The Rain in Spain

According to My Fair Lady, the rain should have stayed in the plains as we approached Galicia.  But as any happy poncho seller could tell you, this has been a very rainy spring in northern Spain.  The climb to O Cebreiro was the rainiest day yet!  As I hiked up a path that seemed more like a waterfall, I considered throwing my backpack off the mountain.

Surprisingly, this turned into one of my favorite days.  The clouds rolled back in the afternoon to reveal one of the most stunning views of the Camino.  And the next day we descended into lush Galicia and a shocking amount of sun.

In the collage below (clockwise, from the upper left): The church in Triacastela, three merry pilgrims in rain gear, the view from O Cebreiro, overpass graffiti, and the most delicious local goat cheese with honey.


Halfway to Santiago

Once you reach Leon, you have crossed the halfway point to Santiago and you feel GOOD.  I felt so good that I decided to treat myself to a rest day.  No walking!  I visited the cathedral (and the candy store across from the cathedral) multiple times.

The collage below features a Gaudi building in Astorga, a flattering photo from day 19, a ridiculously cool medieval bridge, and more meseta.

Burgos and the Meseta

I walked into Burgos on a very windy afternoon, passing the local airport and one aggressive ferret.  The cathedral was, of course, extremely beautiful, but it felt strange to be in a large city again.

And then the meseta.  I have definitely learned a new definition of “flat” on this journey.  As you can see from the pictures above and below, sometimes we walked on roads that seemed to go on infinitely.  I walked a 35 km day for the first time.  And then I walked 40 the next day.  The length of the Camino allows you to challenge yourself in many ways.  It’s almost as difficult to slow down as it is to speed up.

Con Pan y Vino

By the end of the first ten days of the Camino, I had already passed through many interesting regions of Spain.  I couldn’t believe how red the earth was in La Rioja!  It matches the regional wine perfectly.  There’s a popular saying here: Con pan y vino se hace el camino.  This also proved true within the first ten days.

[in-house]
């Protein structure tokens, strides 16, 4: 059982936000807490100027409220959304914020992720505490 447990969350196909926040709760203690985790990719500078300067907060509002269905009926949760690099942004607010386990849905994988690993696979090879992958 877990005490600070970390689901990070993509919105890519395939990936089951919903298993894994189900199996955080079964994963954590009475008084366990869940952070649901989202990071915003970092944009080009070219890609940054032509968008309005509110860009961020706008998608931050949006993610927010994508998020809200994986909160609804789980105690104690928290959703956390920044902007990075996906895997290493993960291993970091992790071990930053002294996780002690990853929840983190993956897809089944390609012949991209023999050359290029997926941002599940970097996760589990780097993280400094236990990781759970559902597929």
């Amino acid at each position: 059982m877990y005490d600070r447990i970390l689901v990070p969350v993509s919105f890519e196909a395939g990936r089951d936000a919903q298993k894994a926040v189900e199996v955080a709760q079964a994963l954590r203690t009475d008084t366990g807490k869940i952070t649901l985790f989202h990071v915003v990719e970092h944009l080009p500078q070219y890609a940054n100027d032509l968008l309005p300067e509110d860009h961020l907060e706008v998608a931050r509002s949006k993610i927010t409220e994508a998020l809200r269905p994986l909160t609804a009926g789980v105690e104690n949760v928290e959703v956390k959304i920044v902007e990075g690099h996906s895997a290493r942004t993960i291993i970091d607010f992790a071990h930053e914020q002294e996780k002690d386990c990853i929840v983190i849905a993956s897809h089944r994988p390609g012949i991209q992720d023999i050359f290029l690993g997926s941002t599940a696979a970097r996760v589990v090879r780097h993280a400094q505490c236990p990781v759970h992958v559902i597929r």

Other notable experiences included wind strong enough to blow me off the road and leaving Nájera at 7 am to a chorus of drunken “Buen Caminos” as the soccer fans stumbled home.  In the collage below, check out a great mural from Logroño and a hilarious sign from an otherwise peaceful rest area.

Hola Peregrina

It’s time to introduce the Camino de Santiago, one of my biggest dreams for this year of travel.  Today I completed my 14th day of walking.  By the middle of May, I hope to have walked the 475 mile pilgrim route between Roncesvalles and Santiago de Compostela.  If medieval pilgrims could do it in sandals, I think I’ll be able to manage in hiking boots.

It’s hard to break up all of the kilometers into cohesive chunks, so I think I will try to post for every five days of walking.  The first five days (from Roncesvalles to Torres del Rio) were full of firsts.  Most surprisingly, I hiked in snow for the first time!

After two snowy days, I reached Pamplona.  What a lovely city!  If, like me, you’re a sucker for any stone building completed centuries before you were born, Pamplona rocks.  The first five days were also my first in Basque country (see the graffiti below) – very exciting.  If you have any hints or experiences with the Camino that you would like to share, please leave a comment or email me!

More Barcelona!

There’s a lot more to Barcelona than Gaudí and Modernist architecture.  I probably could have walked around staring at houses all day, but I did try to branch out a little.  If you’re going to step inside any buildings in Barcelona, I’d strongly suggest the Picasso Museum, MNAC, and the Fundació Joan Miró.  So much killer art from regional (and global) all-stars.

The picture in the bottom left corner shows the uncovered remains of the largest synogague in Barcelona.  There’s not much left from the 1100s, but you can learn a lot about the history of the community and see some original vases from the site.

In the last post, I might have downplayed the other cathedrals in Barcelona.  They really are worth a visit.  Plus, at the Catalan National Art Museum (MNAC), you can see amazing frescos transplanted from Romanesque chapels and churches around the region.

Going Gaga for Gaudí

Bon dia!   I’m excited to share my experiences of Barcelona, the catalan powerhouse.  This post will focus on the amazing architecture of Gaudí and the Modernistas.  First up – Park Güell aka playground of my dreams.

The entrance to Park Güell is spectacular, but very crowded.  I enjoyed exploring the areas higher up and further back into the park.  You can get a great perspective on Barcelona from the hill with three crosses.

After frollicking along all the paths, I walked from the park to La Sagrada Familia, Gaudí’s constantly evolving masterpiece.

You may want to consider checking out Barcelona’s other cathedrals before you visit Sagrada Familia.  Otherwise you may be disappointed when every church you visit isn’t a religious fantasy forest explosion of light.

Palau de la Música Catalana.  The Palau is not Gaudi, but it is a stunning example of Modernista architecture.  I strongly suggest getting tickets to a performance here.  I saw an organ concert for only 5 euro – budget travel does not get any better than that.